"Marketing is the science of knowing what economists are wrong about."
Here’s a collection of marketing insights, mostly inspired by @rorysutherland, a marketing executive at Ogilvy & Mather:
Behavioral economics explained in a sentence: The context, the medium, and the interface where a decision is made may have a far greater effect on our decision making than the long-term consequences of a decision, even when we know those consequences.
Classical economic theory is not a complete guide to human behavior. For example, placebos are under-rated.
They’re extremely cheap.
They’re really effective.
They’re proven to work. They don’t have negative side-effects.
We don’t always choose the best brands. In fact, we mostly look for brands that are “good enough.” People assume that most decision making is driven by logic. This is called System 2 thinking. But most decision making is driven by emotion. This is called System 1 thinking.
Newsflash: Objective, numerical measures don’t drive most of our decision making. Facts take a back seat to emotional responses most of the time. Great marketers understand the automatic, unconscious, under-rated pull of System 1 decision making.
Great marketers understand the emotions that drive our purchasing decisions:
Buyers usually care less about seeking perfection and more about avoiding catastrophe.
Maximizing Brands vs. Satisficing Brands
Most people use one word to define all kinds of brands. But there are two really kinds of brands:
People focus too much on Maximizing Brands and not enough on Satisficing Brands.
What are Satisficing Brands? Most of the time we prioritize safety over perfection. We'll pay a premium not only for ‘better,’ but for ‘less likely to be terrible.’ When we buy Satisficing Brands, we buy safety and assurance.
McDonalds is an iconic Satisficing Brand. We don’t go to McDonalds for the world's best meal. We go because McDonald's is always "pretty good." They don’t just sell food. They sell cleanliness, safety, and reliability. Even in the worst parts of town, McDonald's is safe.
What are Maximizing Brands? Maximizers seek the very best of everything. Maximizing Brands thrive when we’re outside of daily and normal routines. Think… wedding planning and extravagant trips. Tiffany’s is the perfect example. Maximizing Brand purchases are rare
Most people over-estimate how much they maximize. We satisfice way more than we realize.
Pro-tip: Think more about Satisficing Brands and you’ll instantly improve your understanding of branding and human behavior.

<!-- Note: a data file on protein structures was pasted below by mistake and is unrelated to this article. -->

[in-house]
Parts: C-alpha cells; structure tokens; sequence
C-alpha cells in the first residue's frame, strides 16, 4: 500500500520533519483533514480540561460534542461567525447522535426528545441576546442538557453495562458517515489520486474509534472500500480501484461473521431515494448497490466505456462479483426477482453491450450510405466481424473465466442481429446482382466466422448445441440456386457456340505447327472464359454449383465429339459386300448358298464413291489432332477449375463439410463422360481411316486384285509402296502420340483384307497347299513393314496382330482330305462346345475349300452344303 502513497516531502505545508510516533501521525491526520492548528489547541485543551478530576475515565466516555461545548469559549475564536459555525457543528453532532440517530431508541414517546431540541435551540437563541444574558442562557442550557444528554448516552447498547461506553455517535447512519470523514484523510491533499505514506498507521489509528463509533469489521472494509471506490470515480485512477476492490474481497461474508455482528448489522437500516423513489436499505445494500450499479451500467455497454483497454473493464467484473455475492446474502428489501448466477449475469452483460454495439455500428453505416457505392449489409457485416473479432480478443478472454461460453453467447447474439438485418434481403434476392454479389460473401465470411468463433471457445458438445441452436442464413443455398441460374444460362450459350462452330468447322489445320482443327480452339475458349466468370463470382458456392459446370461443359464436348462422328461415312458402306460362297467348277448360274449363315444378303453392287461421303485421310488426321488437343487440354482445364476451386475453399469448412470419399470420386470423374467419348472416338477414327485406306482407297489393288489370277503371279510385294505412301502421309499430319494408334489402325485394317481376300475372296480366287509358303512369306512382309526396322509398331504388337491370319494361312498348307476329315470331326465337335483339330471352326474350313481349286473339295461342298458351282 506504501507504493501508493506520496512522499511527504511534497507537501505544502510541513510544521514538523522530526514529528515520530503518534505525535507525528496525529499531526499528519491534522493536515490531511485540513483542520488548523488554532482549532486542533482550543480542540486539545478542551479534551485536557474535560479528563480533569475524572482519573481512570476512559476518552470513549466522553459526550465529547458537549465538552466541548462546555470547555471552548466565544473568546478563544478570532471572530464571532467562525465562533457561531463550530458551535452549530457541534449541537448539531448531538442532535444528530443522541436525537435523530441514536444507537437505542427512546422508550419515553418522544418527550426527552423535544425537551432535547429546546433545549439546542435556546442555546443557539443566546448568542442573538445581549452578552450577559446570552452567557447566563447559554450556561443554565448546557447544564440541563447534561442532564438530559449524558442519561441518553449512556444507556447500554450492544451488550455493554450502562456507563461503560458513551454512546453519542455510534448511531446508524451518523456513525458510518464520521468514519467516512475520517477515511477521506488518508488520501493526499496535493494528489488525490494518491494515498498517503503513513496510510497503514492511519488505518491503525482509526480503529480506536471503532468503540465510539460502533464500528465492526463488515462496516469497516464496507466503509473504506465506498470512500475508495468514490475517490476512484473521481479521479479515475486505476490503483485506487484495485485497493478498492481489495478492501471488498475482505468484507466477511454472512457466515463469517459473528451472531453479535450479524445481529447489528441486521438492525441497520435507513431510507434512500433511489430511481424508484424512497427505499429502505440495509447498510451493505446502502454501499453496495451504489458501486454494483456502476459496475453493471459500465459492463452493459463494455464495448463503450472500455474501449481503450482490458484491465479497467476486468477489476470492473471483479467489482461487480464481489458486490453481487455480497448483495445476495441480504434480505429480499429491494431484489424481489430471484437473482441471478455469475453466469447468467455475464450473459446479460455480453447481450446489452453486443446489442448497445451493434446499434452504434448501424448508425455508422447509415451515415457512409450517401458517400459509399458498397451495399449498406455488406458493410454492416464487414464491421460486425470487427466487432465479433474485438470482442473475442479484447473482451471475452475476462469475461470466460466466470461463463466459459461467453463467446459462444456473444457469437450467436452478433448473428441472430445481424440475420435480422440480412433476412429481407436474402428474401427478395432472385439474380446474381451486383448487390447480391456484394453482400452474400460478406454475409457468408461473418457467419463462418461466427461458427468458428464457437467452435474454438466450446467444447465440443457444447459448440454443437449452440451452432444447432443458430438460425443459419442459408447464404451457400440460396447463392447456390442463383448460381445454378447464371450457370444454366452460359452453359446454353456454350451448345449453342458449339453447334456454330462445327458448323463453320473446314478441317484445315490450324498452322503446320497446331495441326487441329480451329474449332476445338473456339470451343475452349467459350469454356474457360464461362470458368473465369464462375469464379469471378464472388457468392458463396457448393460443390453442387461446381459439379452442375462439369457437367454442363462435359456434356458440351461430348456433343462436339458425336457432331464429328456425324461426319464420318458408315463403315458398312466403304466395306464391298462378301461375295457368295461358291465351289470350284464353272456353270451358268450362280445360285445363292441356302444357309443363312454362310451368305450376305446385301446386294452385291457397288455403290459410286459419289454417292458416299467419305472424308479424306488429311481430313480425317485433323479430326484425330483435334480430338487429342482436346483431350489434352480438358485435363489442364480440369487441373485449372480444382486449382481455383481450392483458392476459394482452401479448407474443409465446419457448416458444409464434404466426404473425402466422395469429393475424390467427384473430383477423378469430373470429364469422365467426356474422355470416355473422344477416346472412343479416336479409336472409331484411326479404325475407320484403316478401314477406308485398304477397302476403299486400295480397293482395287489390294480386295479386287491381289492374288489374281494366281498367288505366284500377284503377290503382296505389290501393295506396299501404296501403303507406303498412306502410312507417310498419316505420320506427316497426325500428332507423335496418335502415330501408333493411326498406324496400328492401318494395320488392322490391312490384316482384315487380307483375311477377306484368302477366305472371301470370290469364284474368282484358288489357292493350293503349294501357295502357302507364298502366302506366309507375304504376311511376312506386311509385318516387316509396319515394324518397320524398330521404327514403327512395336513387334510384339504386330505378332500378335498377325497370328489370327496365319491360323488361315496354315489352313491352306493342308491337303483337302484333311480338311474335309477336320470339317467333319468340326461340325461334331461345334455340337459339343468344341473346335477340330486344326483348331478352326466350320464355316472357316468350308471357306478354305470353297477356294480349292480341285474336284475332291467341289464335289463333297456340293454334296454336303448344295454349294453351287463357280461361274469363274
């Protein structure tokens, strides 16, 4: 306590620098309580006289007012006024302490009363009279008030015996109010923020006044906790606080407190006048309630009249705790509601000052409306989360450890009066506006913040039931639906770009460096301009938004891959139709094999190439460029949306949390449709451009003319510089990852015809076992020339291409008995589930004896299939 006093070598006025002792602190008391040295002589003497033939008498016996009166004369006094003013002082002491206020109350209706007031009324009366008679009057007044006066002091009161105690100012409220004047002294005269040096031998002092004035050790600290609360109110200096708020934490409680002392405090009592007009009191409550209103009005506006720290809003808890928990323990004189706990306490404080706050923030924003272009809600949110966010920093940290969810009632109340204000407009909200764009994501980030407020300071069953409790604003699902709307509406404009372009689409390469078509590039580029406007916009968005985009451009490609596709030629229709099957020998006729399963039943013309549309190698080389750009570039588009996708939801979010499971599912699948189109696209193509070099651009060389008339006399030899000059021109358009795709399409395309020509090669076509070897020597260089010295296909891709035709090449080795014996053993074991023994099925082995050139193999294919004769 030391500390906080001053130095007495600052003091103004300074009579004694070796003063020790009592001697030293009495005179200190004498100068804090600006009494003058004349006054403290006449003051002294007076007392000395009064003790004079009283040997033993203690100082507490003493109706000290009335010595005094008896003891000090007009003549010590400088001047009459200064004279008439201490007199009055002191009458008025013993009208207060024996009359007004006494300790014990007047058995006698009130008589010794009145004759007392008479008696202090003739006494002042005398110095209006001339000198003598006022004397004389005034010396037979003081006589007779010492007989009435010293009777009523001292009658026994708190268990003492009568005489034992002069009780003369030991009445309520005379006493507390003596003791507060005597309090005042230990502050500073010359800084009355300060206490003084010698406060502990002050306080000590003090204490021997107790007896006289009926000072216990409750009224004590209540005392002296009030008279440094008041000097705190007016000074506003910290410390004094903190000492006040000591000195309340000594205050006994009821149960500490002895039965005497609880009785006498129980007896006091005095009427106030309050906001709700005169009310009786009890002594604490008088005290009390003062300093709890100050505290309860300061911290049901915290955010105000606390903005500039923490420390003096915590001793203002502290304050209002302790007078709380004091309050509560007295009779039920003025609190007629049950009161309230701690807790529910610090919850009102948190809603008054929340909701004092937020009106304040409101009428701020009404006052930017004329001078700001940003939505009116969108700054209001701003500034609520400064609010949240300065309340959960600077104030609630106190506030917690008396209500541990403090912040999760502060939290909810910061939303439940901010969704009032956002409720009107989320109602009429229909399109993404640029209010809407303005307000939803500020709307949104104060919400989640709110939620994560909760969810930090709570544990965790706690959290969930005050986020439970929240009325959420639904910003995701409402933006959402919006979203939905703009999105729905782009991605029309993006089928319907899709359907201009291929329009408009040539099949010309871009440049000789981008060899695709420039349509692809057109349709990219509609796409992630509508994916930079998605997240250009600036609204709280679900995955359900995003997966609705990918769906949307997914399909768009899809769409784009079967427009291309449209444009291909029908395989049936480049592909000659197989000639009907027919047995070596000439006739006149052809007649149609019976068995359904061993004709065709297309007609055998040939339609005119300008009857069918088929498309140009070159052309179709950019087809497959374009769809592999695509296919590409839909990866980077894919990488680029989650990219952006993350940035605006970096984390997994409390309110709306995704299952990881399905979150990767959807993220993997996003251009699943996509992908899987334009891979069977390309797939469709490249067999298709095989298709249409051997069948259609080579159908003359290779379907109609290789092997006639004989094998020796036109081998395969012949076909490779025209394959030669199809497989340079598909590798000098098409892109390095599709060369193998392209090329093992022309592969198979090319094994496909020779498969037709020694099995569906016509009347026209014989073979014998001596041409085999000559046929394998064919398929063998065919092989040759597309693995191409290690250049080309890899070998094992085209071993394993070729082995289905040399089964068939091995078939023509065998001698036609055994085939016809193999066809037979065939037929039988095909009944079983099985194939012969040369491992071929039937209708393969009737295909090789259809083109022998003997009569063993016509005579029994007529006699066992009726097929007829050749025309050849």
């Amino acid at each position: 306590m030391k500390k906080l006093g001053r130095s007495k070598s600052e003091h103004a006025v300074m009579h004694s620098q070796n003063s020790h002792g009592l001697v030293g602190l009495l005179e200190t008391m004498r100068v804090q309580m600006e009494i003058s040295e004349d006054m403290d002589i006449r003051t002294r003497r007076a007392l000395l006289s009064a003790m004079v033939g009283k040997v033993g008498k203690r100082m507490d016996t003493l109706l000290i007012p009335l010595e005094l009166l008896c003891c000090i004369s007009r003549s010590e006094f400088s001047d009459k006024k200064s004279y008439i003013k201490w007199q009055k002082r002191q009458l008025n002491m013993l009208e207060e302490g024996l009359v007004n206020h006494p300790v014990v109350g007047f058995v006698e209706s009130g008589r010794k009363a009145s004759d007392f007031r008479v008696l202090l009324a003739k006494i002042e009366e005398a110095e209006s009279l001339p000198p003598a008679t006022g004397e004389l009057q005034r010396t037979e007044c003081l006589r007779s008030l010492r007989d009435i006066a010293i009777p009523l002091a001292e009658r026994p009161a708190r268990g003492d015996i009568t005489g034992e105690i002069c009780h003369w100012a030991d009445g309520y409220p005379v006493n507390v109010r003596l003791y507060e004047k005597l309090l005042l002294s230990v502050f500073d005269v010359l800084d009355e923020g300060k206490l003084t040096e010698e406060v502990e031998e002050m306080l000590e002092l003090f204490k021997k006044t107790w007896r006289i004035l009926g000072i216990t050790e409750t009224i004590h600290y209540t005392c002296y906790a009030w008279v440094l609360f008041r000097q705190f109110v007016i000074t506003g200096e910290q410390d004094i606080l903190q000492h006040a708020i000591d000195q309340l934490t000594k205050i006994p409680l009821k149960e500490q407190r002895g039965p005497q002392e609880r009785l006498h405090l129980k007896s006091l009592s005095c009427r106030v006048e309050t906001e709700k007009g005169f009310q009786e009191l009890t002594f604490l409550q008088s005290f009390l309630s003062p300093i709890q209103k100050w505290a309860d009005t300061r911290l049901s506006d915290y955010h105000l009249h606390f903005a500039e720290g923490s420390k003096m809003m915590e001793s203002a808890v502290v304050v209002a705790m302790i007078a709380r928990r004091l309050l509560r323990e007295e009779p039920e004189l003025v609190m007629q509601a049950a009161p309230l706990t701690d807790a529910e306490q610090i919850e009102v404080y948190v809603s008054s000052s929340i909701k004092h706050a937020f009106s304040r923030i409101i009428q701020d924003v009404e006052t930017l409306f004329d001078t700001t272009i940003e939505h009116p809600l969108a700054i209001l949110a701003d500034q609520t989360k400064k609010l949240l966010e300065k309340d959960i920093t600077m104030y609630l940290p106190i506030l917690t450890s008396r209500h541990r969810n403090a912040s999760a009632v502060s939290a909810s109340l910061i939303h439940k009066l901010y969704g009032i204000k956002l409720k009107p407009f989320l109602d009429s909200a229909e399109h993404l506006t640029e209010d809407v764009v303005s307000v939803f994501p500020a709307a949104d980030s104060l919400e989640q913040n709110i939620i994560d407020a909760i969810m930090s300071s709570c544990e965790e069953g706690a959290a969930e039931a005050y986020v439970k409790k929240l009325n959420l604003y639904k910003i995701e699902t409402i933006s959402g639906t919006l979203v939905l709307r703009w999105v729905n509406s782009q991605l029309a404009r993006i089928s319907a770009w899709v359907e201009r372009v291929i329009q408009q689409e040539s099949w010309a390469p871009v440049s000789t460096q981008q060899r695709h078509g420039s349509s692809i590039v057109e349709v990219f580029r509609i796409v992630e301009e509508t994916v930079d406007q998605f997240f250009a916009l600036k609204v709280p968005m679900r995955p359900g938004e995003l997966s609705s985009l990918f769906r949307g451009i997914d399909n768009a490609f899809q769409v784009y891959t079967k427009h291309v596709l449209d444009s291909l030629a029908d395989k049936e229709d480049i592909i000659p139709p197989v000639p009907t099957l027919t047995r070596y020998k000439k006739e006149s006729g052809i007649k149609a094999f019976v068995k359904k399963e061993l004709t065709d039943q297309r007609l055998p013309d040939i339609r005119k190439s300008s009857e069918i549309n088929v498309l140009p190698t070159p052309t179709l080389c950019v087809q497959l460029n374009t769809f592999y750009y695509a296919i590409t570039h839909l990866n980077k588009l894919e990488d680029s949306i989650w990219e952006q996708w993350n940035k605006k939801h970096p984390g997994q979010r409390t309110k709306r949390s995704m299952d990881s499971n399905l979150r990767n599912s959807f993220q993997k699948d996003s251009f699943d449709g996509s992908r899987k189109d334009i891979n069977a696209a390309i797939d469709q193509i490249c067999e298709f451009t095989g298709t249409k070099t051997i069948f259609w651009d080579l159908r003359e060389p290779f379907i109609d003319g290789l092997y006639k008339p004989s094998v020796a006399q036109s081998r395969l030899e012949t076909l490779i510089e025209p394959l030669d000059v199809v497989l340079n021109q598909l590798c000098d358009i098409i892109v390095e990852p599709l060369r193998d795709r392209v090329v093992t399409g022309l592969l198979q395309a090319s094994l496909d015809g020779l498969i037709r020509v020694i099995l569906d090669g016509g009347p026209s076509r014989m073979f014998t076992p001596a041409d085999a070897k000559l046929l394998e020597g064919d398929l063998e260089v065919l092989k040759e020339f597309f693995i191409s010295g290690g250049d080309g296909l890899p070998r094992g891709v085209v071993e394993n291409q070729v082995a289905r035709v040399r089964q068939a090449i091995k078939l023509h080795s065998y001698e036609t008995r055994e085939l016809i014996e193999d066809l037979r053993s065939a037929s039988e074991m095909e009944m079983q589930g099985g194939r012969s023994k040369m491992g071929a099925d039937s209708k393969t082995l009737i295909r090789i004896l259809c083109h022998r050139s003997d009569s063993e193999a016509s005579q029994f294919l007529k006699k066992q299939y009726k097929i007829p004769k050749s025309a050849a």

The problem with focus groups is they focus only on Maximizing and ignore Satisficing. Researchers rely on logic and that’s why so much marketing research is wrong and misleading. Most of our buying decisions are driven by emotion, not logic.
Luxury brands are context-dependent. Your need for luxury brands is directly proportionate to the geographical and social mobility of the environment in which you operate.
In areas of high social and geographic mobility, luxury brands thrive. Since we’re always meeting new people, we use luxury brands to signal success, prestige, and identity. In small towns with low mobility, where everybody already knows who you are, there's no need for luxury brands.
The invention of the spreadsheet transformed marketing and corporate decision making. We’re over-reliant on numbers and metrics. We assume that only what we can measure is real and everything that is real can be measured.
One writer calls this obsession with spreadsheets “The Arithmocracy.” Definition: A powerful left-brained administrative caste which attaches importance only to things which can be expressed in numerical terms or on a chart.
A sign in Albert Einstein’s office once said: “Not everything that counts can be counted and not everything that can be counted counts.”
People who fail in unconventional ways lose their jobs. "It's much easier to get fired for being illogical than unimaginative...If you pretend economists are right you'll never get fired - but equally, you'll never discover anything that interesting.” - Rory Sutherland
Advertising adds value to a product by changing our perception of it. An analogy: A restaurant that’s objectively good but smells like sewage is like a great product that’s poorly advertised. Most companies focus too much on the “food” and not enough on the “smell."
Focus more on Satisficing Brands
Not everything that counts can be measured
Remember that humans are illogical and driven by emotion, not logic.